Marienstatt Abbey: a world-class romantic concert

Message from June 8, 2022

Author: Elke Stockhausen

Pentecost, a romantic concert with violin and piano in an almost full hall: the Anna Chapel in the school building of the private gymnasium of the Marienstatt Abbey. A concert from the series of concerts Marienstatt Abbey Concerts, which once again proved that it is worth visiting.

(Photos: Elke Stockhausen)

house of dispute Frater Georg started the afternoon with a short speech.
“What does Pentecost have to do with music?”, A question that only a few listeners had to ask themselves. The 9th-century Latin hymn of Pentecost on the Holy Spirit, “Veni, Creator spiritus,” would provide an answer. The fourth stanza reads: “Ignite your senses and spirit so that love shines in our hearts and our weak flesh and blood work well in your strength.” Pablo Casals sees the relationship with music as follows: “For those who do not love, music drives away their hatred. He gives peace to the restless and comforts those who cry. Those who no longer know what to do find new ways, and those who reject everything gain new security and hope. ”

Masterfully made
In harmony with these words, the concert began, performed by masterful hands. Franz Schubert, Sonatina in A minor, Op. 137/2. One of the series of three sonatas written by Schubert for piano and violin. Romantic, often carried by the melody of the violin, accompanied by a piano with chords. The romance of the piece, shown in perfection, as if both masters magically showed the instruments the way they both joined.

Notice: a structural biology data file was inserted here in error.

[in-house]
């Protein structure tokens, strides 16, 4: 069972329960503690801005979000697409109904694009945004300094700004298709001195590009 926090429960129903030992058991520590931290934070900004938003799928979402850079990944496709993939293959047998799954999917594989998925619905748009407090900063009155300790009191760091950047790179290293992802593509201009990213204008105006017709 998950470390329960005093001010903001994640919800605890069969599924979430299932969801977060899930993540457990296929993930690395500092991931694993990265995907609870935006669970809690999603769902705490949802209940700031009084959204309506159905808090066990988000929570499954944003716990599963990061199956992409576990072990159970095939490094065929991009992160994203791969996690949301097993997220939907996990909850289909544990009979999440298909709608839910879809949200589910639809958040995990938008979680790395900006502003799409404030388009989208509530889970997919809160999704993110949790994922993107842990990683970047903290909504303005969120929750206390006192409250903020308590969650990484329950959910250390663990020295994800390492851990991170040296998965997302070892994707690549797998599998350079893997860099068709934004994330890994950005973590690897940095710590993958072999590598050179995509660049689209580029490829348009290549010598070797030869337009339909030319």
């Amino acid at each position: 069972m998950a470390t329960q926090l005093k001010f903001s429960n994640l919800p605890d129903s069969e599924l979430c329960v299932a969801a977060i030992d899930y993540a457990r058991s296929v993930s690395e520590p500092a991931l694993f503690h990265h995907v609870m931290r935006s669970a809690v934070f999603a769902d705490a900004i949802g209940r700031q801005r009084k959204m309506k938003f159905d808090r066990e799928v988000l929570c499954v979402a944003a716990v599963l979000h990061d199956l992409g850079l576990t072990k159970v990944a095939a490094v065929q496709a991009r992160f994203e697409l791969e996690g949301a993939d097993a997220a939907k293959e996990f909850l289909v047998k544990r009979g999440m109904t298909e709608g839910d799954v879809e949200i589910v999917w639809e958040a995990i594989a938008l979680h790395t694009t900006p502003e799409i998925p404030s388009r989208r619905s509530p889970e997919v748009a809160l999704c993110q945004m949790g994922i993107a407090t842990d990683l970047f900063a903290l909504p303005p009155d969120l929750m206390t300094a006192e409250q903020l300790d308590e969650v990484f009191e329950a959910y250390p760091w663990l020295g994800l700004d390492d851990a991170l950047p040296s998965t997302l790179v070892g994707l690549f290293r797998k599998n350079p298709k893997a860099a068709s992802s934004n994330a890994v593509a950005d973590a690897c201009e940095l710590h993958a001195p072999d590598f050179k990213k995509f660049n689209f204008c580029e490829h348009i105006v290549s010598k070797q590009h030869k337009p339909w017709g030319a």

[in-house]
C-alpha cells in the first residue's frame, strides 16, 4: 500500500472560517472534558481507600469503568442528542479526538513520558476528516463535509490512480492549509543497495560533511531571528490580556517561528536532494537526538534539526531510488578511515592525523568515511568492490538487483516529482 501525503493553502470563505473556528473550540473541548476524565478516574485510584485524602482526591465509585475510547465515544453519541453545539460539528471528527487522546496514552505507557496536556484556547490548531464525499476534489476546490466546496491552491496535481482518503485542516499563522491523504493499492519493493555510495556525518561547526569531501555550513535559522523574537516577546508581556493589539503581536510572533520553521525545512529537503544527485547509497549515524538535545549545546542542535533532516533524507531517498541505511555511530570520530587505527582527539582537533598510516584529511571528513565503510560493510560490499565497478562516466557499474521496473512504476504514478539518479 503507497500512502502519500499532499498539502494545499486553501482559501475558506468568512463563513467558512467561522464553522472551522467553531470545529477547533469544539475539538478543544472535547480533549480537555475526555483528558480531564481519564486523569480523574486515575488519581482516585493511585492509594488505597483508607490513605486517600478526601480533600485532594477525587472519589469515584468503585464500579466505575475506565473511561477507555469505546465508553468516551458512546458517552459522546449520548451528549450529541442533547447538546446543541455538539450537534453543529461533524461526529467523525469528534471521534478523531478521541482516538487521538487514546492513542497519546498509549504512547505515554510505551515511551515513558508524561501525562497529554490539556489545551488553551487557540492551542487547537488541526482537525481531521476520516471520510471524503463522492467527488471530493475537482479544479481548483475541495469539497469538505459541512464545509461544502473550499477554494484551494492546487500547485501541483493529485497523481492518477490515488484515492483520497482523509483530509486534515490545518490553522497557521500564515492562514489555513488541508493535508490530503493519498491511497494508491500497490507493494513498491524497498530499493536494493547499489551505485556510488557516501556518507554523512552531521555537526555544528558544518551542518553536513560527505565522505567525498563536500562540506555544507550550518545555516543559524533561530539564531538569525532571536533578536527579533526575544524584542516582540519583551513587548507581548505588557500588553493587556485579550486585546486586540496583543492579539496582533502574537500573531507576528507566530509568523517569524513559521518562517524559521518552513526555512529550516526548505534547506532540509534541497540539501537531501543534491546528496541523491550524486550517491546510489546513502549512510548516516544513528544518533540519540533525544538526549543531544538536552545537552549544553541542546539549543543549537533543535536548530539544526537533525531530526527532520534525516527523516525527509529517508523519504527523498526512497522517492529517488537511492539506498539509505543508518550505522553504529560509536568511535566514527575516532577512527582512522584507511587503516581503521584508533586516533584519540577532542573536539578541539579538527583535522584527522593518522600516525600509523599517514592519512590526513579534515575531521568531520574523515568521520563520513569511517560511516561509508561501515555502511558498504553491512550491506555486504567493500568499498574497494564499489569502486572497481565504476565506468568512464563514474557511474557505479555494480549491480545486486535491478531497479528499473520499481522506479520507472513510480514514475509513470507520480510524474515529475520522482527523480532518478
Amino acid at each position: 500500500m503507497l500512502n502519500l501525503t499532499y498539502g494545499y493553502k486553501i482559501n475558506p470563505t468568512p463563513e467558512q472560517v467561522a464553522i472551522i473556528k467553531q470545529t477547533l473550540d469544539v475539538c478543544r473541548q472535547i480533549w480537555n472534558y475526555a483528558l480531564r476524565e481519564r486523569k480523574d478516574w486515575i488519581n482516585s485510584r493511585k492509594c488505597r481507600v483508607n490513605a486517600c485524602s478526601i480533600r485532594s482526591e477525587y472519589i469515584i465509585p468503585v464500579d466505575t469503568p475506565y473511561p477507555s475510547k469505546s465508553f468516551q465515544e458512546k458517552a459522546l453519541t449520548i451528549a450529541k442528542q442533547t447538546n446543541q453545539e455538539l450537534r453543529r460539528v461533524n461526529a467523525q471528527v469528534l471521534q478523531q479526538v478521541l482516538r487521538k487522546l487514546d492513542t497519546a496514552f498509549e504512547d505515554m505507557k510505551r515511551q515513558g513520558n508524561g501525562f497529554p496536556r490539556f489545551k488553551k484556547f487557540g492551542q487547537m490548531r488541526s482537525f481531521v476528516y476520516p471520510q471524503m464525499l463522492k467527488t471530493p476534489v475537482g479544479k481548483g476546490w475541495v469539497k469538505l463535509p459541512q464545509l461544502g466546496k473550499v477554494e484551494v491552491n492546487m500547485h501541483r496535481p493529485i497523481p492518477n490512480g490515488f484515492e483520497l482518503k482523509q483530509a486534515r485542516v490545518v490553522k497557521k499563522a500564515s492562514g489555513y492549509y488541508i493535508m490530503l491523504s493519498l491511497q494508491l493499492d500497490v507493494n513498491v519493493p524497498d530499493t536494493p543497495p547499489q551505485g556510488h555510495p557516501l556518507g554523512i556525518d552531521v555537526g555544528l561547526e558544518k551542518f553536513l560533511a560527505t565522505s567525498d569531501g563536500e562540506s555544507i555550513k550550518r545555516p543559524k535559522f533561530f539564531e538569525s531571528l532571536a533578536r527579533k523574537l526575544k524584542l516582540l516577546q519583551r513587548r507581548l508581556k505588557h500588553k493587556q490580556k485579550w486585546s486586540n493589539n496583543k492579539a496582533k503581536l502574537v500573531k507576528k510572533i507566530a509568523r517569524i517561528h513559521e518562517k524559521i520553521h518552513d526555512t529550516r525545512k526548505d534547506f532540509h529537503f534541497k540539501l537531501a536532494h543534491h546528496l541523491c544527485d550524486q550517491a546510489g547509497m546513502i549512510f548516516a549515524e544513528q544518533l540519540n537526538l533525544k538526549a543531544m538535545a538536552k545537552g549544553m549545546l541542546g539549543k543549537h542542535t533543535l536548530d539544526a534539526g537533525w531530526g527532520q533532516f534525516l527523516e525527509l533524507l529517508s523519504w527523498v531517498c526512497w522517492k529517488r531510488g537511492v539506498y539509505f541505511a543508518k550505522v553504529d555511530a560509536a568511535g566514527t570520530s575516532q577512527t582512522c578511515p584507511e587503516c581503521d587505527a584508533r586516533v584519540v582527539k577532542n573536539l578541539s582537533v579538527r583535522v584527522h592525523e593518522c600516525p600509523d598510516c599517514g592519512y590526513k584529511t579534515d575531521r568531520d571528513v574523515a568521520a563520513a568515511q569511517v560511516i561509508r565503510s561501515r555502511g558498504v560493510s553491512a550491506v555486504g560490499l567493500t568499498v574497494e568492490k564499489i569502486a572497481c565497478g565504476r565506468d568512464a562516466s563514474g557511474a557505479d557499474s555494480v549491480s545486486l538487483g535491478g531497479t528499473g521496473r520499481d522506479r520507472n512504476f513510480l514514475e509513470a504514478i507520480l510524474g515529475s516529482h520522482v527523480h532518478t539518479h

Then Ludwig van Beethoven Sonata Op. 24 “Spring Sonata”, which described spring with a light temperament and conveyed musical streams of fresh spring air and singing birds to the audience. Beethoven, who noticed this, sometimes used excerpts from the popular piano piece Für Elise.
Franz Liszt, Cantique d’amour, Song of Songs of Love, introduced you to gentle peace. Rolf-Dieter Arens was brilliant. The softness with which he performed the Steinway piano sound conveyed the feelings and once again some of the audience closed their eyes to completely immerse themselves in the music.

Edvard Grieg, Sonata in C minor, Op. 45, managed to establish communication between the two instruments and ended his romantic journey through the classical period.

A concert full of emotions. Romanticism, supported by minor keys and well tempered. Two champions? Andreas Hartmann at the piano, he is Honorary Professor of Violin at the University of Weimar. Rolf-Dieter Arens was also a professor at Weimar until he retired in 1991. Their musical work took them both around the world, they took part in television, record and radio productions, and together they recorded Robert Schumann’s Sonata for violin and piano, Op. 121.

Once again, Marienstatter Musikkreis gave the opportunity to experience musical enjoyment. On Friday, July 29, the Organ Night is waiting for the public with illumination in the high choir of the abbey. More information can be found at www.abtei-marienstatt.de. (Elke Stockhausen)


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